We all have in common that we can’t stop time. We all age whether we like it or not. Some are slower or faster than others, depending on genetics, overall health, lifestyle, and environmental factors to start.
Experts agree that exercise is good at any age regardless of your health. Sure, you may have some limitations and should run all new exercise regimes past your healthcare provider. But the bottom line is exercise is excellent for you mentally, physically, and emotionally whether you’re 15 or 85.
This leads me nicely to my next point.
Cycling is fabulous for anybody, particularly those over the age of 50, looking to develop a spring in their step, better energy, fewer aches and pain, and an optimism that will turn any frown upside down.
Cycling can help you improve your life tremendously: mentally, physically, and emotionally.
Visit your Doctor – It’s Important
As we age, our body begins breaking down. Experts say that between the ages of 25 and 50, we lose up to 15 percent of our muscle naturally. After the age of 50, your muscle loss increases tremendously. So the older we get, the more critical it is to pay attention to our muscle mass.
So if you are looking to train hard cycling, be smart and run this past your doctor. Get a complete checkup and make sure everything is in working order BEFORE you begin. After that, get started and enjoy your training!
Now it’s important to note that you aren’t a teenager anymore and will need to ease gently into cycling. The last thing you want to do is overdo it and end up injuring yourself, deterring further training. So by taking a sensible approach and setting yourself up for success with realistic expectations, you’ll be surprised how much you really can do.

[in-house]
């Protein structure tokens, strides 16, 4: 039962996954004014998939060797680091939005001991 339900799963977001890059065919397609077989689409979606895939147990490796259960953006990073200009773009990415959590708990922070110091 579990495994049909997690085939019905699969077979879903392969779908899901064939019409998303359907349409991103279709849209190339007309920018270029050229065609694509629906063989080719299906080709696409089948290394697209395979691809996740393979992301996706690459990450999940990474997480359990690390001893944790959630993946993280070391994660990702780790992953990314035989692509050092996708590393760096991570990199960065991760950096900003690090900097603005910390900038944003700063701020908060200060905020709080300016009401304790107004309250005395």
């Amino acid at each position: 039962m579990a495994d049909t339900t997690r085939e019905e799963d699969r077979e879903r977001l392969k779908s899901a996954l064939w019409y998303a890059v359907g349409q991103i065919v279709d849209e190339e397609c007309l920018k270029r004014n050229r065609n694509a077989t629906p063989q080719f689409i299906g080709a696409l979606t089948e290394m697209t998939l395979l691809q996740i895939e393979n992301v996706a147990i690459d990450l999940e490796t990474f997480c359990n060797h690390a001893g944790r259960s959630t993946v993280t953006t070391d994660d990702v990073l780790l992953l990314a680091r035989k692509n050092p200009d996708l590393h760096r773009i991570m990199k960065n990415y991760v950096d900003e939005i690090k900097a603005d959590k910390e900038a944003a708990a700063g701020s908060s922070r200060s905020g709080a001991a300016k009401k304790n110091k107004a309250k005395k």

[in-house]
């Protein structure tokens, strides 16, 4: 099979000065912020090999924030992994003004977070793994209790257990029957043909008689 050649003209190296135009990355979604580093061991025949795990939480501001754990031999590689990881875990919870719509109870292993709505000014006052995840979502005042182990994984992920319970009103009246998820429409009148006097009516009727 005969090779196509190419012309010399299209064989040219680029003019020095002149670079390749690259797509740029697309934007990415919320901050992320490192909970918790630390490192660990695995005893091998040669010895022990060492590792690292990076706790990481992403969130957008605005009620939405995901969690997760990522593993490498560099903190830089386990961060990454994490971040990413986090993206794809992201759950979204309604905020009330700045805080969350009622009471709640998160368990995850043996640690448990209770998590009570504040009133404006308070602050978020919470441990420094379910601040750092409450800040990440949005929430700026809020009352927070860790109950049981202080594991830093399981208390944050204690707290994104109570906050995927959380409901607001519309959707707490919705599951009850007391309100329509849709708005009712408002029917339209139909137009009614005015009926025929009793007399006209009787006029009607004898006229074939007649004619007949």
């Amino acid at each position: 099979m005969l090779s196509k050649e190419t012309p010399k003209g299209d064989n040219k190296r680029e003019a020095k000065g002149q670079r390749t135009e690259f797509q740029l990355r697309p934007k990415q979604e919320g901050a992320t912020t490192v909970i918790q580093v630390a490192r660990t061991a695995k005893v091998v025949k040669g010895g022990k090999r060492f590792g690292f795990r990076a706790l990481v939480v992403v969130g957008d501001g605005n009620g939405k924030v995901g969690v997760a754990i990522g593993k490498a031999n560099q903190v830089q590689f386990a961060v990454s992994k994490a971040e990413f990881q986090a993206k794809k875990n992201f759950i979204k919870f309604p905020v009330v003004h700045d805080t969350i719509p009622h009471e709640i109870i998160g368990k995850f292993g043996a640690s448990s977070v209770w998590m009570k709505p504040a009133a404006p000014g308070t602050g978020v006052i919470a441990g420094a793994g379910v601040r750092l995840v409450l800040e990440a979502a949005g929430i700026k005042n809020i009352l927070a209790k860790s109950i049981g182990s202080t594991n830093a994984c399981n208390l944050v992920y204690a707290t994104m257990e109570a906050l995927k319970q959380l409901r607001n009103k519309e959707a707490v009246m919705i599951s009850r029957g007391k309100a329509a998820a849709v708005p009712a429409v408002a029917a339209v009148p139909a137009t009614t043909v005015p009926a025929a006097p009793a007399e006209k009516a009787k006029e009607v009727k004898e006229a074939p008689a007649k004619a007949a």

Any cycling is good exercise, and if you enjoy it, why not think about taking it to the next level. Older riders can achieve this simply by learning better cycling habits and competing against themselves to improve. The best vehicle for improving your cycling and fitness level is structured training sessions. With some expert guidance, tips, and a plan to reach your goals, it’s just a matter of time before you get the results you’re looking for.
Set your Fears Aside
It makes sense that older people may “think” they’re too old to exercise or are too worried they might hurt themselves. As a result, older people may be afraid to push their bodies to the limit for fear of injury or health troubles – or just not living up to their expectations.
The fact is, age shouldn’t stop you. Age in itself is NOT a reason to avoid cycling. If you believe you can do it and get approval from your local physician, then go ahead and enjoy your training.
What you should do:
As you age, your body becomes more prone to injury and takes longer to recover. To prevent injury, it’s important to prioritize proper form and technique during exercise. Additionally, incorporating strength training into your fitness routine can help improve joint stability and reduce the risk of injury.
Aging can lead to a decline in VO2 max, which is a measure of cardiovascular fitness. However, high-intensity interval training (HIIT) can be an effective way to maintain or even improve VO2 max as you age. Start with shorter intervals at low intensity and gradually increase the duration and intensity over time.
Many athletes experience declines in performance as they age due to decreases in muscle mass and hormonal changes. However, proper nutrition can help mitigate these effects. Focus on consuming adequate protein to support muscle maintenance and growth, as well as healthy fats like omega-3s to reduce inflammation and support overall health.